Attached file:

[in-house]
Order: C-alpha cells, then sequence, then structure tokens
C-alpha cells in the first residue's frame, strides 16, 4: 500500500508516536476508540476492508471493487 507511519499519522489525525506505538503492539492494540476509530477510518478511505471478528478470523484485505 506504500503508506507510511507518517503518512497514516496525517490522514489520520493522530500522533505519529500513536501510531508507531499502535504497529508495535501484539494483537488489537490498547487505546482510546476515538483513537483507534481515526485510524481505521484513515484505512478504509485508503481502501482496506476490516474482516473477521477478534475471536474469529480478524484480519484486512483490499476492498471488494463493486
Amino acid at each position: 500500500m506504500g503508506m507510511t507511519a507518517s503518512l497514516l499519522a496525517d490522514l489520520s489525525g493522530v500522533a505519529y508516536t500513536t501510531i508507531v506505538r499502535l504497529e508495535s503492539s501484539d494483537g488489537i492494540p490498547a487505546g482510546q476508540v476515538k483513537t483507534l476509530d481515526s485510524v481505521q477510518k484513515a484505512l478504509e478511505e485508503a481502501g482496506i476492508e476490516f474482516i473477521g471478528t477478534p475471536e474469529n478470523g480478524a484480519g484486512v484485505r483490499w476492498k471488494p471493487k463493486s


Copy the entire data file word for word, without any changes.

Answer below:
[in-house]
Order: C-alpha cells, then sequence, then structure tokens
C-alpha cells in the first residue's frame, strides 16, 4: 500500500508516536476508540476492508471493487 507511519499519522489525525506505538503492539492494540476509530477510518478511505471478528478470523484485505 506504500503508506507510511507518517503518512497514516496525517490522514489520520493522530500522533505519529500513536501510531508507531499502535504497529508495535501484539494483537488489537490498547487505546482510546476515538483513537483507534481515526485510524481505521484513515484505512478504509485508503481502501482496506476490516474482516473477521477478534475471536474469529480478524484480519484486512483490499476492498471488494463493486
Amino acid at each position: 500500500m506504500g503508506m507510511t507511519a507518517s503518512l497514516l499519522a496525517d490522514l489520520s489525525g493522530v500522533a505519529y508516536t500513536t501510531i508507531v506505538r499502535l504497529e508495535s503492539s501484539d494483537g488489537i492494540p490498547a487505546g482510546q476508540v476515538k483513537t483507534l476509530d481515526s485510524v481505521q477510518k484513515a484505512l478504509e478511505e485508503a481502501g482496506i476492508e476490516f474482516i473477521g471478528t477478534p475471536e474469529n478470523g480478524a484480519g484486512v484485505r483490499w476492498k471488494p471493487k463493486s